Catholic bashing seems to always be fair game

  • June 10, 2010

The recent call by Cardinal Marc Ouellet and Archbishop Terrence Prendergast for government to provide aid to pregnant women who want to keep their babies was widely ignored. A week earlier, comments by Ouellet on the issue of abortion provoked a venomous political and media response.

There was nothing startling in either of the remarks, but one was shrugged off and the other drew an unusual degree of vitriol, highlighted by one columnist wishing the cardinal  “a slow and painful death.” It was an extreme comment, but not exceptional in its derision.

In researching 25 years of anti-Catholic media hostility, I’ve been struck by how often Church participation in debates on the moral issues of the day spark such prejudice. The reaction is probably strongest on abortion, but also colours discussions about the re-definition of marriage, euthanasia, faith-based schools and bioethical research. No one minds too much when the Church tells us to help the poor, but statements about when life begins or what is meant by family are often lightning rods. Nor is prime time entertainment immune; while the Church is mostly ignored, script writers know they can always count on the Catholics when they need a tireless charity worker, a backdrop for sacred art and music or a deranged person to bomb an abortion clinic.


In my view, this prejudice is more serious than a few ill-chosen words here and there or an episode of Law and Order. There is a notion that faith has no place in public life. Whenever I speak or write about it I usually only have to look at a few weeks worth of newspapers to find new examples of prejudice.

In the last days of May we had the spectre of some MPs reacting in shock when a few other MPs met in the parliamentary dining room with Msgr. Fred Dolan, head of Opus Dei in Canada. Josee Legault of the Montreal Gazette reported that the meeting was further proof of an ultra-right conspiracy on the part of the Harper government, while NDP MP Pat Martin offered that those Opus Dei guys  “give me the creeps . . . I can’t imagine why a member of Parliament would invite (Opus Dei) for a meeting on Parliament Hill. I certainly wouldn’t attend anything associated with them.”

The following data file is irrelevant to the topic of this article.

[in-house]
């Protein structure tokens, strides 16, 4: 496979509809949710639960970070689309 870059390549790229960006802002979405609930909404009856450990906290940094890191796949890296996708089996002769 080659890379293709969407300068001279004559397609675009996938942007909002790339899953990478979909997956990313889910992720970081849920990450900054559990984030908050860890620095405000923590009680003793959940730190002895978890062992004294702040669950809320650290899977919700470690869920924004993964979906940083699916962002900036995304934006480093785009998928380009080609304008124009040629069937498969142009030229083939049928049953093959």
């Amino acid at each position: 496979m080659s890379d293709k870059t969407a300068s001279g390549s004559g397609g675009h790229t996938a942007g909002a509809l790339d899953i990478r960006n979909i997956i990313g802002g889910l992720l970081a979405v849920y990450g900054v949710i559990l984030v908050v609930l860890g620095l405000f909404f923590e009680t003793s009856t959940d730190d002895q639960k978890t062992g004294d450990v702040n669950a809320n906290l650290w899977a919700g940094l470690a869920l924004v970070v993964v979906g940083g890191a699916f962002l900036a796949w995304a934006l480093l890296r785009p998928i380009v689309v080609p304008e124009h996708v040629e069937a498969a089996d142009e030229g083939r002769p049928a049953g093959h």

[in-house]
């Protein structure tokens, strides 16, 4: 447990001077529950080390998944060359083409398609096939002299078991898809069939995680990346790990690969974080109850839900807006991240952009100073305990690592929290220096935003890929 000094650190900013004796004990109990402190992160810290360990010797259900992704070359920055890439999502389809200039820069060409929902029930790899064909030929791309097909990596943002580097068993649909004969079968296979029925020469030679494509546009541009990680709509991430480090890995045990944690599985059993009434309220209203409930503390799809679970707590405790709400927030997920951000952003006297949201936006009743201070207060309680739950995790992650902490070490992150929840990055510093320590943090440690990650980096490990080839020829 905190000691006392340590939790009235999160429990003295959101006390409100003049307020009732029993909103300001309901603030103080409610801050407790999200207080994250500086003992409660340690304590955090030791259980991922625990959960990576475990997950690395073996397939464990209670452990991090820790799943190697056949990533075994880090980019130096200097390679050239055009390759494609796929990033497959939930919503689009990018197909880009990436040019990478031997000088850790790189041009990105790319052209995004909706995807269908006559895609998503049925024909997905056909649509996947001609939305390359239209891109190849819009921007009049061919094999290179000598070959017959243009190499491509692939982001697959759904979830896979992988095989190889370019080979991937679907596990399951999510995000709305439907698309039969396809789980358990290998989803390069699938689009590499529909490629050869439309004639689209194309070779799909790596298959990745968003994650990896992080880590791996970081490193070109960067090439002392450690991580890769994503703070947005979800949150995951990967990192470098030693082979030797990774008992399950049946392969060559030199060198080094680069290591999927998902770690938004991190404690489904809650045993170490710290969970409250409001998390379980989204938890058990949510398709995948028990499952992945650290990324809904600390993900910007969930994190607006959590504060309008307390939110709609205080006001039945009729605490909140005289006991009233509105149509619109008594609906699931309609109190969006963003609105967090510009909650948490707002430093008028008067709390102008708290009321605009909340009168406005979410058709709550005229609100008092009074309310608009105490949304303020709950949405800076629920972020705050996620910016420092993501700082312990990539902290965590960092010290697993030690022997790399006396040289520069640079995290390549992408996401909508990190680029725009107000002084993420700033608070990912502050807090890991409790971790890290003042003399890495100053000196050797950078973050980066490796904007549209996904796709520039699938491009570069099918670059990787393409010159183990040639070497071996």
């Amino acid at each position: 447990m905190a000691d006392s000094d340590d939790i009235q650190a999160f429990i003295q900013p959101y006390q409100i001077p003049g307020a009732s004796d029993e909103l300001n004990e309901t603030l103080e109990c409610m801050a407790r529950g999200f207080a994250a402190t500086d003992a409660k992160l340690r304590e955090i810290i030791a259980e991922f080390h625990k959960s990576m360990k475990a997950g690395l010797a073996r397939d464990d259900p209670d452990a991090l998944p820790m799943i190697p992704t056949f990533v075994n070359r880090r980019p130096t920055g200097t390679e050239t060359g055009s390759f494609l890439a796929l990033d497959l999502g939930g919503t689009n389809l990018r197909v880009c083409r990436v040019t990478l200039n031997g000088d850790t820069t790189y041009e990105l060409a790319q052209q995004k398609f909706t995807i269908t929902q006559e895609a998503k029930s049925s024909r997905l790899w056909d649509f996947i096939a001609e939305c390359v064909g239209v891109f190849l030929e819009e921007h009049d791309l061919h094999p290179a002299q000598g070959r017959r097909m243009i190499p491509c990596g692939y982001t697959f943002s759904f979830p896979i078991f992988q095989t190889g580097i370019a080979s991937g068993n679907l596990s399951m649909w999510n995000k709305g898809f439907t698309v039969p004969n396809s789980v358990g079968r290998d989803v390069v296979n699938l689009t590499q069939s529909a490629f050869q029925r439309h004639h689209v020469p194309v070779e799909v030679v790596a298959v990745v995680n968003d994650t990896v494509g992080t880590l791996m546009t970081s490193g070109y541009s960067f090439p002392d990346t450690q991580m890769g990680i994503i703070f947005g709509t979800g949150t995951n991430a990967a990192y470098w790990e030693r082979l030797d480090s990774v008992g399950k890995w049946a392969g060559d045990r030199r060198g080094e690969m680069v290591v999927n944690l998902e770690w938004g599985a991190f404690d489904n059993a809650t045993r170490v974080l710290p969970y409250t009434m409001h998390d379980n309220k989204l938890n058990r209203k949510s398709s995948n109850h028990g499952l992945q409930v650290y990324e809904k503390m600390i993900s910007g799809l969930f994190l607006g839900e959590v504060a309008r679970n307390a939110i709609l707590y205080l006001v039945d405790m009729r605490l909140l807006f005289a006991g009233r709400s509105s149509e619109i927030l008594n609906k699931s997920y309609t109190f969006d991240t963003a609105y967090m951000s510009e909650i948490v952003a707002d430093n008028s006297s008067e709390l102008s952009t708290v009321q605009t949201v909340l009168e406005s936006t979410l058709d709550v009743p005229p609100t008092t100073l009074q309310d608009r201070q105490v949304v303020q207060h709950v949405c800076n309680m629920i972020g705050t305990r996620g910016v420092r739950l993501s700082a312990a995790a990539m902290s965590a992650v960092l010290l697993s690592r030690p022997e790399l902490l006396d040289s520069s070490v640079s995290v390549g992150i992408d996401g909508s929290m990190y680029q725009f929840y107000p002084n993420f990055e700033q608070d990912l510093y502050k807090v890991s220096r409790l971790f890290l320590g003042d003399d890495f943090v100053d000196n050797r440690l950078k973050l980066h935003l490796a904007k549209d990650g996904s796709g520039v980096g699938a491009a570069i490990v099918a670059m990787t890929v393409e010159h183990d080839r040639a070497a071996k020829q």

He’s not the only one whose alarm bells go off when a conservative Catholic group is in town. Gilles Duceppe, leader of the Bloc Quebecois, brought  up Opus Dei in Question Period. He named two Conservative Party volunteers who apparently are members of Opus Dei, noted that “a Conservative” invited Dolan to the dining room and demanded the Prime Minister “admit that his policy is influenced” by such people. As political commentator Ezra Levant points out in his blog, these volunteers weren’t even known for their religion or religious opinions until Duceppe took it upon himself to discuss their private lives in Parliament.

It’s almost impossible to imagine public officials proclaiming that conservative-thinking Muslims or Jews give them  “the creeps,” or that they should not be participating in public life. Any politician that did so would be censured and probably voted out of office next election. But when it is the Catholics, consequences are minimal.

True, it isn’t only Catholics who are targeted in the fear-mongering. I have not read Marci McDonald’s The Armageddon Factor: The Rise of Christian Nationalism in Canada, but according to its publicity material the book  “shows that the Canadian Christian right  — infuriated by the legalization of same-sex marriage and the increasing secularization of society  — has been steadily and stealthily building organizations, alliances and contacts that have put them close to the levers of power and put the government of Canada in their debt.”

Given this supposedly  “indebted” government’s clear and public record on its unwillingness to re-visit same-sex marriage and very public commitment to the status quo on abortion within Canada, it seems hard to build a case that the  “Christian right” is winning. Some grant cutbacks have pleased social conservatives, but it’s just as likely that the cuts were motivated by savings, not philosophy. I suspect the author’s real beef is that Christian groups are inclined to speak out, perhaps more than they once did, on the moral touch points of the day. Like many others in the media, McDonald would rather they didn’t.

We don’t tolerate attempts to mock or marginalize other groups, but Catholic-bashing continues to be fair game.

(Joanne McGarry is Executive Director of the  Catholic Civil Rights League of Canada, which this year celebrates its 25th anniversary.)


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